Housing market braced for a post-lockdown surge
The high level of transactions we saw carried over from the latter half of last year into January 2021 has now hit a roadblock with demand far exceeding supply in the prime residential market.
Given the lack of stock, buyers are reluctant to sell their own homes which in turn has created a vicious circle. The incorrect perception that the housing market is closed for business is another factor creating a drag on the market.
However, we are very much open for business and know that the demand is there. In Perthshire and Kinross-shire for example, we are seeing offers accepted within hours of being listed on our online platforms. Private deals are also becoming more common with properties snapped up before they’ve even hit the market.
More good news for sellers is that the market is attracting serious cash buyers with no chain to hold them up. Any available properties are selling fast, often achieving 10-20% over the asking price.
Looking ahead, there are plenty of reasons to be optimistic that the situation will improve, and estate agents are holding their breath in anticipation of a much-needed housing boom when lockdown eases in April and May.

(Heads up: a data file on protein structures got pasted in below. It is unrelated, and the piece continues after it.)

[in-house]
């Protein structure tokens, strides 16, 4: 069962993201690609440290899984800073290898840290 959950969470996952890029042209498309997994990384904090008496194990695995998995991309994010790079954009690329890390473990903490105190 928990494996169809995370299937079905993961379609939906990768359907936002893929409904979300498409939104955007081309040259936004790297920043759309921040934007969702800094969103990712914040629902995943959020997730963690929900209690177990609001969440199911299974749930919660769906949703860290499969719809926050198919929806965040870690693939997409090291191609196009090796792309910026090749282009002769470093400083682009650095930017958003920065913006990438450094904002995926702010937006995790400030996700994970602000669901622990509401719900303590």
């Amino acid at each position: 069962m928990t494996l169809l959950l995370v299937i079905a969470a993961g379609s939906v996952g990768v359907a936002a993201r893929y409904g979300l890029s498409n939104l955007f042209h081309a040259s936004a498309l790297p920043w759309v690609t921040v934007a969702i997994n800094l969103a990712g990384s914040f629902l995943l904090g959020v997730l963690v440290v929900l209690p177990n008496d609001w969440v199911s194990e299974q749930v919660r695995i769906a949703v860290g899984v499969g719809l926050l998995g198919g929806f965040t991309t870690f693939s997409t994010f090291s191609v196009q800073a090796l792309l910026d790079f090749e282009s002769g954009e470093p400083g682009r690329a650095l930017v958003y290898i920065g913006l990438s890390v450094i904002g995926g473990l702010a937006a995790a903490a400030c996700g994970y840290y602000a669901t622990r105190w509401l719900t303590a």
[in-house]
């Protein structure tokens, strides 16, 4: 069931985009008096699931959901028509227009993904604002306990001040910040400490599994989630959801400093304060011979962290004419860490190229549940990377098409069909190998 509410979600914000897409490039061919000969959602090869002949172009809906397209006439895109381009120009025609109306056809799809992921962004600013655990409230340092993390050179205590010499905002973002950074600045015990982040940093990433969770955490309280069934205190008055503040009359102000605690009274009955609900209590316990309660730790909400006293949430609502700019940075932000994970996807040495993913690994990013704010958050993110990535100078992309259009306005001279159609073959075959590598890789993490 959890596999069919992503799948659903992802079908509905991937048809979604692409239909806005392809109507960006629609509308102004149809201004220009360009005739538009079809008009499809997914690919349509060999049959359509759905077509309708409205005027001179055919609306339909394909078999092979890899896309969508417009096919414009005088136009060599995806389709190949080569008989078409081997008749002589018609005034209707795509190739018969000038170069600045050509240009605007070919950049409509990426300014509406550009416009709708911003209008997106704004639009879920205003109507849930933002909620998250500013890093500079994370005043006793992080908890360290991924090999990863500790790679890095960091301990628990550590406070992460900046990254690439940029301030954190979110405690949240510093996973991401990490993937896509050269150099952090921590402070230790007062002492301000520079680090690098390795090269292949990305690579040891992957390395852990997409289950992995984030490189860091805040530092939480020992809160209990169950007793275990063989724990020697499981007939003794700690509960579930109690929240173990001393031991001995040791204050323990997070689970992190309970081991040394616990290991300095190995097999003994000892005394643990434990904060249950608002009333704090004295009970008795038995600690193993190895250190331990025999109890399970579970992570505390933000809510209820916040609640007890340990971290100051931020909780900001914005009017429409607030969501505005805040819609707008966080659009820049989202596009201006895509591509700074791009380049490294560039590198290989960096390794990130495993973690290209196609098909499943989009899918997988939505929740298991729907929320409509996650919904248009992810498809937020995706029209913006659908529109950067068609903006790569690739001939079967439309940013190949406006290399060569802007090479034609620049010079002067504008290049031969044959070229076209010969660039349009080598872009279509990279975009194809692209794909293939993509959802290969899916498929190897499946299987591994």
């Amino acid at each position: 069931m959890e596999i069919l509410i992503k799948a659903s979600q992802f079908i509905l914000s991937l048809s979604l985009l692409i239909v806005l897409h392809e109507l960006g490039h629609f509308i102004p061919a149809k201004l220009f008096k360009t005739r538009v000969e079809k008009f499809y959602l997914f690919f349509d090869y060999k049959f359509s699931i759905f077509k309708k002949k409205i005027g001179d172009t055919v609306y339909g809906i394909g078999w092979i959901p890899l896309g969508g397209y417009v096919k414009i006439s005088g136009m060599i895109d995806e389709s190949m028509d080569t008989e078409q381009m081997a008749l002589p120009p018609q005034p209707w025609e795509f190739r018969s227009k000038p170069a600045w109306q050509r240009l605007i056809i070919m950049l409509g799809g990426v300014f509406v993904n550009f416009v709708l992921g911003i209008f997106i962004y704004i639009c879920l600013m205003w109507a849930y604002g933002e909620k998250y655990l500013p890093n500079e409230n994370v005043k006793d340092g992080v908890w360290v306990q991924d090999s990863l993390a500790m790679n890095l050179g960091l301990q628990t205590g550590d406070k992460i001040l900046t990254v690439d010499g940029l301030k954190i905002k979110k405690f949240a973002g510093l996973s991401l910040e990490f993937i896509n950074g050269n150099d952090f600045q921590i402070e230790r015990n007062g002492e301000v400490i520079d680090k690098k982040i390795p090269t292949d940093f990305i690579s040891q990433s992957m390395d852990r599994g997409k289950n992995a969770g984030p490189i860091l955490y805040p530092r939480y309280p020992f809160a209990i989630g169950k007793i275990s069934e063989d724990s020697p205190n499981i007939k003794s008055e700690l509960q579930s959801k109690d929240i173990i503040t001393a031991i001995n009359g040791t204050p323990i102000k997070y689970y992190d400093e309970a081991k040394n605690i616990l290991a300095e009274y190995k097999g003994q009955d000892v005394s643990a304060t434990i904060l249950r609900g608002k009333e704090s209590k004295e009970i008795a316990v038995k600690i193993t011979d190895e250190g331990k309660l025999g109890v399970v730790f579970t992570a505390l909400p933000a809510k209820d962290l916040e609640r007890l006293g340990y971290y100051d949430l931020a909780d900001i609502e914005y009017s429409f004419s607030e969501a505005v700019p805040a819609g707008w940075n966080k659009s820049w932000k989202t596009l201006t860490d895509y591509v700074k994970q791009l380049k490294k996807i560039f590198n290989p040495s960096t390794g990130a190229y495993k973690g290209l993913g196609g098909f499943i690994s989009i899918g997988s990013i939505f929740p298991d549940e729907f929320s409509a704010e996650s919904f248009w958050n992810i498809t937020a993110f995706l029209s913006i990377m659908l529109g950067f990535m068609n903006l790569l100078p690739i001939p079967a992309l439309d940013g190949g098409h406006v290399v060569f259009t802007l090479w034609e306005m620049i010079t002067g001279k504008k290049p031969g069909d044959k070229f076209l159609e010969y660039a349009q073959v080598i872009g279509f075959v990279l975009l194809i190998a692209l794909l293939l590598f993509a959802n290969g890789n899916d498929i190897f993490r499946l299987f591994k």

In his Spring Budget, Chancellor Rishi Sunak chose to keep the fire under the property market alight by extending the stamp duty holiday from the end of March to the end of June. After this date, the starting rate of stamp duty will be halved to £250,000 until the end of September.
However, Stamp Duty is only applicable in England and Northern Ireland, and it will be interesting to see if the Scottish Government follows suit with the Scottish equivalent, the Land and Buildings Transaction Tax (LBTT), as Ministers previously indicated the LBTT holiday would end in March
The Budget announcement of a mortgage guarantee scheme to help people with small deposits get on the property ladder by offering incentives to lenders to provide 95% mortgages is most welcome. This will help first time buyers get onto the housing ladder which in turn stimulates the rest of the property market and increases property transactions
Simultaneously, the Chancellor is easing the UK from an end-of-furlough cliff edge and has turned away from increasing capital gains tax - an increase in CGT could have dented the holiday home and investment sectors. These moves point the way to a lively property market through 2021.
With the public looking forward to the stepped retreat from lockdown and many people planning new ways of working between office and home, there are compelling new opportunities for buyers looking for first homes or for homes with more room in different surroundings.